Can anyone hold that Tiger?

Ali had Frazier, Chamberlain had Russell, Nicklaus had Palmer and Woods has Mickelson.

Check that … Woods has Els.

No, hang on … Woods has Singh.

Dang! Who’s Tiger’s rival again? Oh, that’s right; he has all three of them. And he has none of them.

The Big Four? Please. Lumping Tiger Woods into that group of golfers is like giving Mel Gibson the keynote address at the Anti-Defamation League’s annual conference: Insulting.

Sure, we like rivalries, and nothing gives us more thrills than seeing our favorite team or athlete dropping the hammer on our most despised enemy. But the joy of bludgeoning a rival into submission can only be felt when there is in fact a rival of equal or greater ability and accomplishment opposing our heroes in battle. And try as we might to find a yin for Tiger’s yang, the effort has been futile.

Heading into Sunday’s final round of the PGA Championship, the gap between Tiger and his would-be foils looked like both John Daly’s trailer and his pants — double-wide.

In the 11 previous starts Woods has made in 2006, he has produced four wins, including one major, the British Open.

In a combined total of 51 starts, Phil Mickelson, Vijay Singh and Ernie Els, who might be known, more appropriately, as “The Next Three” have produced a total of … three wins.

Yes, that total includes Mickelson’s Masters win in April — his third major victory. Singh and Els each hold three major championships as well, accounting for a remarkable nine between them.

Tiger? At the ripe old age of 30, making him 13 years younger than Singh, 12 younger than Els and six less than Mickelson, Woods owns 12 major championships. That’s three more major wins than his so-called rivals combined.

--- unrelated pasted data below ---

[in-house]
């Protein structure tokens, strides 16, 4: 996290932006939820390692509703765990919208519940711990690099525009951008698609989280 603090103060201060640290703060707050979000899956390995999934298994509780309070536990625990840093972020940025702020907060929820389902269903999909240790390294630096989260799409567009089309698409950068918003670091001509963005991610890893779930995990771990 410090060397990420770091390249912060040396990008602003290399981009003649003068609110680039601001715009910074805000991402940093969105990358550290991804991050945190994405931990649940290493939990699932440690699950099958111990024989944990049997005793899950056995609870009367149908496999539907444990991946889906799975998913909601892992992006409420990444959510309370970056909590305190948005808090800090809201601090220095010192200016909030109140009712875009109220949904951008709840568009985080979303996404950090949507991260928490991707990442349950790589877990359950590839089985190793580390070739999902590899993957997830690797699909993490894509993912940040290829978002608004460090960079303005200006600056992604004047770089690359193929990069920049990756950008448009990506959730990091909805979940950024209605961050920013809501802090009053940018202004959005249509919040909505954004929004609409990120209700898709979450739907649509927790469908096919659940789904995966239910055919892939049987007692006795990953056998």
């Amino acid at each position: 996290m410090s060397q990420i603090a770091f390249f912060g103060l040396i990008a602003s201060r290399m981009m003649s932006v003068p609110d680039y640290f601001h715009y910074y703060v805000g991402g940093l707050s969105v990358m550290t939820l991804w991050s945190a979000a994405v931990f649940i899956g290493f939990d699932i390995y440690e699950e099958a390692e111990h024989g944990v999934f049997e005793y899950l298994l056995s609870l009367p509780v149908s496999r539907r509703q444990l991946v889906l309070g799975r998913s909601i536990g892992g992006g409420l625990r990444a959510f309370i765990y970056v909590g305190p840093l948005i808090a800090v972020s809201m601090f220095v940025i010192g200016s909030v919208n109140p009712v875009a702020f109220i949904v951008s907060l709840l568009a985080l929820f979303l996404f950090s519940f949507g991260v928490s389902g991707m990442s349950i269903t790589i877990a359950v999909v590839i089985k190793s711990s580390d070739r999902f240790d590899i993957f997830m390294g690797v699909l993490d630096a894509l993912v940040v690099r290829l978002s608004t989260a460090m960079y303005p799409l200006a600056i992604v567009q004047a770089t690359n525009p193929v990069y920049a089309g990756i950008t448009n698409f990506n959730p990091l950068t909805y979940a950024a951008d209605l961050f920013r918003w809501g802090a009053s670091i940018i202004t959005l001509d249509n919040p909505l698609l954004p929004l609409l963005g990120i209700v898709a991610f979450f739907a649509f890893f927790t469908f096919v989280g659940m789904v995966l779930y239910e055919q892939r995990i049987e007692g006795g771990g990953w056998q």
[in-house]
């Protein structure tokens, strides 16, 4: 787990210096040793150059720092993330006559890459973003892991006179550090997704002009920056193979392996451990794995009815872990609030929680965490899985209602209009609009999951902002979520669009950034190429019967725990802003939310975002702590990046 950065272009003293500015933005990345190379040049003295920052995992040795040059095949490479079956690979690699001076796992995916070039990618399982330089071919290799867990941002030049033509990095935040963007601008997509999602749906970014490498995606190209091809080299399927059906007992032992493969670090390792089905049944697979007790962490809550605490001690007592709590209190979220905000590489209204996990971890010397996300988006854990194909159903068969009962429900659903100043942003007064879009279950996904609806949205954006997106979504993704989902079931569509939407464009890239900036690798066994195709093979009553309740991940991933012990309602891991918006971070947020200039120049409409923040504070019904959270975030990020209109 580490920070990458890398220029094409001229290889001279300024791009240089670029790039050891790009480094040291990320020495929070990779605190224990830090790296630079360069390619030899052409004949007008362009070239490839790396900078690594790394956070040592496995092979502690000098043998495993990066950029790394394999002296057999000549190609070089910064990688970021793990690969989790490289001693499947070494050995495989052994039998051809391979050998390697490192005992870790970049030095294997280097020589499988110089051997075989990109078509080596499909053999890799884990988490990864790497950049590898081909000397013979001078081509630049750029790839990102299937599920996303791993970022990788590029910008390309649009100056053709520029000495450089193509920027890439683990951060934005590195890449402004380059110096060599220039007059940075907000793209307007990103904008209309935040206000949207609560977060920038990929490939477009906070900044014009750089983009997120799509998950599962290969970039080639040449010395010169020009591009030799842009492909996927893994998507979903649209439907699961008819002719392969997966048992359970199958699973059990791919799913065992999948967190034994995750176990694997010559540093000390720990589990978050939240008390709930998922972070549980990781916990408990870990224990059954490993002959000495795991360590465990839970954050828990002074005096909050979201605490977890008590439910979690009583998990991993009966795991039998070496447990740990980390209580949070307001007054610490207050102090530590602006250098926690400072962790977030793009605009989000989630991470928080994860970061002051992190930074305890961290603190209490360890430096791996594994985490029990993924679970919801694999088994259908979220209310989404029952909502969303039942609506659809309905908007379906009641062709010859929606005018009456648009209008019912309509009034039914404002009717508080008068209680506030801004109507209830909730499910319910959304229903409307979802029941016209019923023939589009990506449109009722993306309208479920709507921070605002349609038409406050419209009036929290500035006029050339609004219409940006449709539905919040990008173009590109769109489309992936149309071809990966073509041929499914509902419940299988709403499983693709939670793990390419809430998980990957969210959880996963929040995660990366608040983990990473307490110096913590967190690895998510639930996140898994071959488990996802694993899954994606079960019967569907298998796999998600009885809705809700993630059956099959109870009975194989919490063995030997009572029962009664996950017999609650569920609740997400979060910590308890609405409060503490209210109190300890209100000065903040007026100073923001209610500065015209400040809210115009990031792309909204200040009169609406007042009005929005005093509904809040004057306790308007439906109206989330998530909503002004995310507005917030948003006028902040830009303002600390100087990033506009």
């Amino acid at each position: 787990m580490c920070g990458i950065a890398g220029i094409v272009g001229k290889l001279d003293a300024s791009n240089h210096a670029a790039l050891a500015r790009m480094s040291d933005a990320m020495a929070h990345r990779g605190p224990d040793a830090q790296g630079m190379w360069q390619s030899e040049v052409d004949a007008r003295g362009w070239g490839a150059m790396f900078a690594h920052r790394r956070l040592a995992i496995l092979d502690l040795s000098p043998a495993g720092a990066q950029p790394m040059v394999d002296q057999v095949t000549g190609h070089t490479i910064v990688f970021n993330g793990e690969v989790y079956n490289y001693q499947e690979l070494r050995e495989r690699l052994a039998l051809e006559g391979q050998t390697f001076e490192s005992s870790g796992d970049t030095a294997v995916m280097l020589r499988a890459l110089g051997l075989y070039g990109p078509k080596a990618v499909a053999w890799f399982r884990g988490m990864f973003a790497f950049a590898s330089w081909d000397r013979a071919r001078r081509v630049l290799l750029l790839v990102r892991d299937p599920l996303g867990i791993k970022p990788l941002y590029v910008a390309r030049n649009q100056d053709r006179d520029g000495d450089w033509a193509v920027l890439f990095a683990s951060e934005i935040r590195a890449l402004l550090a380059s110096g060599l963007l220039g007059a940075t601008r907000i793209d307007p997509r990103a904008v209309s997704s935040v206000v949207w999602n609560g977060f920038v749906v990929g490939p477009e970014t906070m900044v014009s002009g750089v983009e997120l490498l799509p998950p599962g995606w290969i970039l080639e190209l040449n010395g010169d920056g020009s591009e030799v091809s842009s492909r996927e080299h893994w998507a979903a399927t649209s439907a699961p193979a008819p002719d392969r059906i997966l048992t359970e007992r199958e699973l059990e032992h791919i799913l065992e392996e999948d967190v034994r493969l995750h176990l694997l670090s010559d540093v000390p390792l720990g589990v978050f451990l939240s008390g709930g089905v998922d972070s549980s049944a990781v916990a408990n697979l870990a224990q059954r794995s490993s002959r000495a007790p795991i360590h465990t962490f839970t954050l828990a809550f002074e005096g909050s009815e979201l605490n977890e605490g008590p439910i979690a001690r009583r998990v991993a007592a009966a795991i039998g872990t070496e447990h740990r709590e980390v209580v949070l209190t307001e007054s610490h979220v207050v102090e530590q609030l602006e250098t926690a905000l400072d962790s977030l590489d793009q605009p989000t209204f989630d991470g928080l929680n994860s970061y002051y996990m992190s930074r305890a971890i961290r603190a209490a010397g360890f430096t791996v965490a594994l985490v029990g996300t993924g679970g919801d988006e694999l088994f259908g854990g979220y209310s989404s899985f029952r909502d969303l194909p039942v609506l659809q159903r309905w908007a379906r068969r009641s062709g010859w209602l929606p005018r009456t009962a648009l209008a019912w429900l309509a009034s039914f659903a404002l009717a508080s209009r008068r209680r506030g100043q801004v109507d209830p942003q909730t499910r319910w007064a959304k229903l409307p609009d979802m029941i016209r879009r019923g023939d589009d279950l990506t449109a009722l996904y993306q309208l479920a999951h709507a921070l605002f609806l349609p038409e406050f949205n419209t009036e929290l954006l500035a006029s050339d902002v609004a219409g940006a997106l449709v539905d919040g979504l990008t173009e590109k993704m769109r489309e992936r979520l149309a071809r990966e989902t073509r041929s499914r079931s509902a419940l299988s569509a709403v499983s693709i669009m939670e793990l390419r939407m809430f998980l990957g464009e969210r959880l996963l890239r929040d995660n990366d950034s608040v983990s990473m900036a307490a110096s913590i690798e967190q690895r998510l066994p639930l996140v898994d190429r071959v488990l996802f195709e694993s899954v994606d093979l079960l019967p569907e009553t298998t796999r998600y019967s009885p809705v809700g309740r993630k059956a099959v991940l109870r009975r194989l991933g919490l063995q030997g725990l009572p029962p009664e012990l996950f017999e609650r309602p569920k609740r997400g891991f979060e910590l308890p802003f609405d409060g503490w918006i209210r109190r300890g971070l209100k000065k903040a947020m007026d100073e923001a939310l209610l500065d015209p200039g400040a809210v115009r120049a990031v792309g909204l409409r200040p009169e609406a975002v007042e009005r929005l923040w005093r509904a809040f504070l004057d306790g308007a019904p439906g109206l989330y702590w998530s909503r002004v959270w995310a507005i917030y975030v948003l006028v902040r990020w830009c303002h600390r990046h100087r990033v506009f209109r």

“The Next Three” have pooled their resources to come up with 71 career PGA victories between them, an average of just under 24 wins per man.

Tiger? With his win at the Buick Open two weeks ago, he became the youngest player in PGA history to win 50 career tournaments.

As I watched Saturday’s third round with a friend, cheering birdie after birdie off Tiger’s short blade, my buddy

couldn’t take it any more.

“What are you cheering that guy for?” he asked with disdain. “Because he’s Babe Ruth,” I answered flatly. “He’s Babe Freaking Ruth.”

You know how your grandpa always talked about Ruth? How none of these guys playing today could ever touch the Babe? Well, that’s us in 30 years, talking to our grandkids about Tiger.

I root for Tiger because I root for history. I’ll root when he wins his 19th major to pass Nicklaus. And I’ll root when he wins his 25th. We’re watching one of the greatest individual athletes in the history of competitive sports, and we’re watching him in his prime.

And about those rivals? Well, Hank Aaron passed the Babe in 1974 — 26 years after he died. Which means that, assuming Tiger lives to be 80, we’ll see his rival emerge … in about 2082.

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